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Darryl Blakey

Legislative Assistant for the Committee on Agriculture, U.S. House of Representatives

Darryl Blakey is a recent graduate of the College of Agricultural Sciences from Philadelphia, Pennsylvania. He graduated from Penn State in 2015 with a B.S. in Animal Science and a minor in Agribusiness Management. In his current position with the House of Representatives in Washington, D.C., he uses his knowledge of the agricultural industry to advocate for the American producer by way of policy and legislative reform. Blakey began his college career at Tuskegee University in Alabama, and then transferred to Penn State, where he spent two years at the Berks campus before coming to University Park. During his time at Penn State, he was active in MANRRS, the Ag Advocates Club and student government. After graduation, he strengthened his interest in public policy as a public policy intern for the National Cattlemen's Beef Association and was hired by the Committee on Agriculture as a staff assistant before being promoted to legislative assistant.

Q: What's it like working with the legislation in Washington? It seems very exciting.

A: I have to learn a lot of new things, but I am blessed to be able to pursue this opportunity. I work on a number of different issues and I am really learning as I go. Sometimes I feel like I'm still in school, but I'm utilizing my degree and the skills and tools I got at Penn State to do what I want to do. I look at what's in my portfolio, and that's what I have to learn, so here are CFTC issues, rural development programs within the USDA, trade issues. I need to learn these things from top to bottom to be able to answer questions like, "What possible changes can be made?" and "How does this impact our position in the world?" I'm not sure you could be 100% prepared right out of college to go into this, but you aren't limited by your degree, only by what you see yourself doing and how hard you work.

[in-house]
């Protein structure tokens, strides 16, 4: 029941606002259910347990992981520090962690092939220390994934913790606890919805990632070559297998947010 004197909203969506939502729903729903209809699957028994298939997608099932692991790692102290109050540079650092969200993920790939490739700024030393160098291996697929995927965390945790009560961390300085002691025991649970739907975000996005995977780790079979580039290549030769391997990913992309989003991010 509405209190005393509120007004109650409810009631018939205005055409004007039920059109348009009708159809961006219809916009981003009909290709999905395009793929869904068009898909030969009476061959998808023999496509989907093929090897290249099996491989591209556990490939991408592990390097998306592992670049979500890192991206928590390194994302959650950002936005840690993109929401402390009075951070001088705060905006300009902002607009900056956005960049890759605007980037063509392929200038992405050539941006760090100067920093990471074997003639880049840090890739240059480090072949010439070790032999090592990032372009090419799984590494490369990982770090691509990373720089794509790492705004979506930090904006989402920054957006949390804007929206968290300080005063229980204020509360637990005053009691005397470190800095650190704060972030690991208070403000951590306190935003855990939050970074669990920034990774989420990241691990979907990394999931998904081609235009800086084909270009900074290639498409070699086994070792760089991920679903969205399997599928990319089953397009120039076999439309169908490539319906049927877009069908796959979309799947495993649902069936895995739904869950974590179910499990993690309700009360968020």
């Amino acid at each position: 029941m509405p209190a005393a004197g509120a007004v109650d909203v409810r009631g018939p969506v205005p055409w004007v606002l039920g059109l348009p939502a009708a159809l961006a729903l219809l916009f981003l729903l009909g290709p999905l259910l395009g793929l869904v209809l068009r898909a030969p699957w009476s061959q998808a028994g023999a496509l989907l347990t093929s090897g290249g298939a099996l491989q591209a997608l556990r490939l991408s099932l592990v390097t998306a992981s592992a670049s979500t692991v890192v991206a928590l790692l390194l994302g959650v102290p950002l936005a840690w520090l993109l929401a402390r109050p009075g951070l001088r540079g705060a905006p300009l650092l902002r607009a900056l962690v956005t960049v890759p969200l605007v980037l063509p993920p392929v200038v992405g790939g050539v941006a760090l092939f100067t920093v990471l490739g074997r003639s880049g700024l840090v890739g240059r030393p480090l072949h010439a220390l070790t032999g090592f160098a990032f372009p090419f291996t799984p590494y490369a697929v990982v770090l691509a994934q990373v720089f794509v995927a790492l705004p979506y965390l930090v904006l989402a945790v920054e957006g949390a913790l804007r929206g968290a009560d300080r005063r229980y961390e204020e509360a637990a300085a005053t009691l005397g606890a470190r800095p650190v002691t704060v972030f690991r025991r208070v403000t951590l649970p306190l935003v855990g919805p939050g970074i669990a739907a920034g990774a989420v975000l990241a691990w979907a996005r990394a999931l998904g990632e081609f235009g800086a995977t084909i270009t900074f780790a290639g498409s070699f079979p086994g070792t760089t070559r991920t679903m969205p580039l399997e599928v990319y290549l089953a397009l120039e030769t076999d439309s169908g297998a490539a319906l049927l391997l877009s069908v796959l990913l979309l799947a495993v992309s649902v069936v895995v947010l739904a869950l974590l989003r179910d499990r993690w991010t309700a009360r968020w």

Q: Did you always know you wanted to work in government?

A: No, that came pretty recently, actually. As a high schooler at W.B. Saul, I thought I wanted to be a dairy farmer in the middle of Pennsylvania. And someday I would like to own my own land and have a farm if I have the resources. That still plays a role in how I view my career. I'm always thinking, "How can I help the American farmer and ranchers and producers of our food and fiber to ensure they can have a successful life in this industry that does such a great duty to our society?" My interest in government initially came from getting involved in different clubs and organizations and having responsibilities, sort of seeing the progress of things from beginning to end. Of course, I had heard of the Farm Bureau and other organizations like that, but I didn't realize there was actually a niche there for people who could work in agriculture and government until I got more involved. While I was the Student Government President at the Berks campus I got involved in the Council of Commonwealth Student Governments representing all of the student body, then as Vice President for the council at University Park I was responsible for representing over 20,000 students across the state. That helped me realize that I could actually be seen as a major leader in crafting legislation. The glue that connected agriculture and government for me was taking a class trip to D.C in the Advanced Beef course with Dr. Kniffen. There I had the chance to lobby for NCBA, which afforded me the opportunity to do some important things and really make a difference for agriculture.